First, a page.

Tuesday, February 14, 2012

Government Policy and the Airlines

Mr. Tony Tyler, IATA's DG and CEO, in an address in Singapore urged governments to use airlines as strategic assets (read full story here). He cited two examples of how government policy towards their airlines affects their contribution to the country's overall economy, Singapore and India. Singapore support of aviation as a strategic industry contributed 119,000 jobs and a 5.4% contribution to GDP. While India's policy of high taxes, blind support for Air India is driving the airline industry towards a potential meltdown and a contribution to GDP of no more than 0.5%. Another example is Emirates in Dubai where the airline contributes 22% to GDP and 19% of the total employment (around 250,000 jobs) and is profitable.

Airlines have always been an instrument of government economic policy and national security especially in smaller countries. Government owned airlines were allowed operational losses because their contribution to the GDP in terms of employment, investment and tourism related businesses far outweighed any losses they may have incurred. The other issue is the ability to stay connected when so called bad times hit and most international airlines stopped operating; something countries like Egypt, Tunis and Jordan experienced and are still experiencing during the Arab Spring, regardless of how good or bad the security situation was.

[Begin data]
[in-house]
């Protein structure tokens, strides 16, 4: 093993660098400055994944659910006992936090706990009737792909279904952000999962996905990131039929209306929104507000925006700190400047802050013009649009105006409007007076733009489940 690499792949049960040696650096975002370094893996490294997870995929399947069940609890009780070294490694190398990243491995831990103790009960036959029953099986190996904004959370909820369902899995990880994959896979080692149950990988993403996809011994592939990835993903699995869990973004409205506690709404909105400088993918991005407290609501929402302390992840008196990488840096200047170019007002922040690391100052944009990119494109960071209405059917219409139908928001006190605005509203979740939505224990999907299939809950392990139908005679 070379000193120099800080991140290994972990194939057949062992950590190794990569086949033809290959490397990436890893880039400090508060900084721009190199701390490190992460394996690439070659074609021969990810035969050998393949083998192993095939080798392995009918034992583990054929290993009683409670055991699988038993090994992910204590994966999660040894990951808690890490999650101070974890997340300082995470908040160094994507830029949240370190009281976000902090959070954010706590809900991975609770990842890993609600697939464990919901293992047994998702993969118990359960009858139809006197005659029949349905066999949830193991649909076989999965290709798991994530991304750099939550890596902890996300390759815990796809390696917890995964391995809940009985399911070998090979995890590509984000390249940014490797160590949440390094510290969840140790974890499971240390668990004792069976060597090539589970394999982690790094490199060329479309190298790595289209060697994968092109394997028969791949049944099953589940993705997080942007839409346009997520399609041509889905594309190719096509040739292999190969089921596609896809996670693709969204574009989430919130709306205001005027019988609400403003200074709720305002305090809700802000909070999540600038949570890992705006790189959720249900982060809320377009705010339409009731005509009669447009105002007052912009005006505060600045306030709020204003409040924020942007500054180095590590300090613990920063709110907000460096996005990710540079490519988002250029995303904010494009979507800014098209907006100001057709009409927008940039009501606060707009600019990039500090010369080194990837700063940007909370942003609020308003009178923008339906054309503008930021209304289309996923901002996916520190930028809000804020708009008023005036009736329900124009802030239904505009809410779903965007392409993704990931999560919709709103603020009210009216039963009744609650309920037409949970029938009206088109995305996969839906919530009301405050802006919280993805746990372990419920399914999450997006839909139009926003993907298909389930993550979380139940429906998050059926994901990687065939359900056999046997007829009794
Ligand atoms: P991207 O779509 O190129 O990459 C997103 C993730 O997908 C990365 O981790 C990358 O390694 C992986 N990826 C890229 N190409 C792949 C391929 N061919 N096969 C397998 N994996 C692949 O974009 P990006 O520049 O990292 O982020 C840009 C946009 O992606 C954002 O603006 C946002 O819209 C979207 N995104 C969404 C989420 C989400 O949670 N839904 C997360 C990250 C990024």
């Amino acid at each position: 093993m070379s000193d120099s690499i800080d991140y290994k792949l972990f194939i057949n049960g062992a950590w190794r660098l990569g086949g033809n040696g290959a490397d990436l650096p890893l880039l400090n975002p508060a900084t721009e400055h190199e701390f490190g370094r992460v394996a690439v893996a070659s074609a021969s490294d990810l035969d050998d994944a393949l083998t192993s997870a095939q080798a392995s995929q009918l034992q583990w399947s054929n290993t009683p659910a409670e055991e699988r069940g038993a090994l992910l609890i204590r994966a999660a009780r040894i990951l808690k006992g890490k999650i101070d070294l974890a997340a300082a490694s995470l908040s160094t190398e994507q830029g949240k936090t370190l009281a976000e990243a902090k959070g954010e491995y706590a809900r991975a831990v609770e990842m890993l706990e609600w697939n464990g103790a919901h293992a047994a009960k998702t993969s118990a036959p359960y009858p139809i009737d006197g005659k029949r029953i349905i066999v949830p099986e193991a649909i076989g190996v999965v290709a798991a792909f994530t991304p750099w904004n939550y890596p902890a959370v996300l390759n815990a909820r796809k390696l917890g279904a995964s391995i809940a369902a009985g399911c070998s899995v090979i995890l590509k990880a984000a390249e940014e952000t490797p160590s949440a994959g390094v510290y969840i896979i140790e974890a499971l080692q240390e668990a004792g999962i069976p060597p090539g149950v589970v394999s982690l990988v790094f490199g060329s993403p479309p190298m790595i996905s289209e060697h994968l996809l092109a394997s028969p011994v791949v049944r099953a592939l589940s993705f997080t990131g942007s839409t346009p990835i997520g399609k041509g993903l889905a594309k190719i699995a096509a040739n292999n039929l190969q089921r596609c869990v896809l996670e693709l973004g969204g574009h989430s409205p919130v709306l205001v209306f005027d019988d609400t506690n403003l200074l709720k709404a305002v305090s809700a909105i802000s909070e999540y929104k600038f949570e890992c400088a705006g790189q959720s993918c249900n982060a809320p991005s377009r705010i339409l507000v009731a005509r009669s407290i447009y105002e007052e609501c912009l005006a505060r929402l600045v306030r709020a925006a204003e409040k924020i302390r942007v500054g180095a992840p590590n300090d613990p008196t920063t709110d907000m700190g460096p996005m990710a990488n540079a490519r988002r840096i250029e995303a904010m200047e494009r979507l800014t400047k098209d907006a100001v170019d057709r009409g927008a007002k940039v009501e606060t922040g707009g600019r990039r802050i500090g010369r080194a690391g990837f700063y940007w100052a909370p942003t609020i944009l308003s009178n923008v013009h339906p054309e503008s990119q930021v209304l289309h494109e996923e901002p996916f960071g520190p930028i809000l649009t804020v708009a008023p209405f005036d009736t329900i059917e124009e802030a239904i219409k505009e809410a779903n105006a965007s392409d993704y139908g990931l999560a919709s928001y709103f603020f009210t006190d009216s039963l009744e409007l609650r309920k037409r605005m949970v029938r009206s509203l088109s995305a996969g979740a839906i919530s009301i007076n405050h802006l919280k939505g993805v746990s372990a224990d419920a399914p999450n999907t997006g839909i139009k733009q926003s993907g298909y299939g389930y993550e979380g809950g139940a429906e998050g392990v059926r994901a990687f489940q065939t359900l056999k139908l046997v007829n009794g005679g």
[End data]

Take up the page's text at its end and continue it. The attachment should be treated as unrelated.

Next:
Of course, aviation policy is not about state owned airlines only. It is about a policy framework for aviation that includes an open sky regime that promotes and facilitates bilateral and multilateral traffic rights similar to what Singapore, UAE and Jordan have and does not institute protectionist policies. It also includes a tax regime that does not view aviation as a luxury product and tax it accordingly, but as a vital component of the economy. There are several countries that have imposed taxes and fees that are rendering their industry uncompetitive like Germany, India and Canada.

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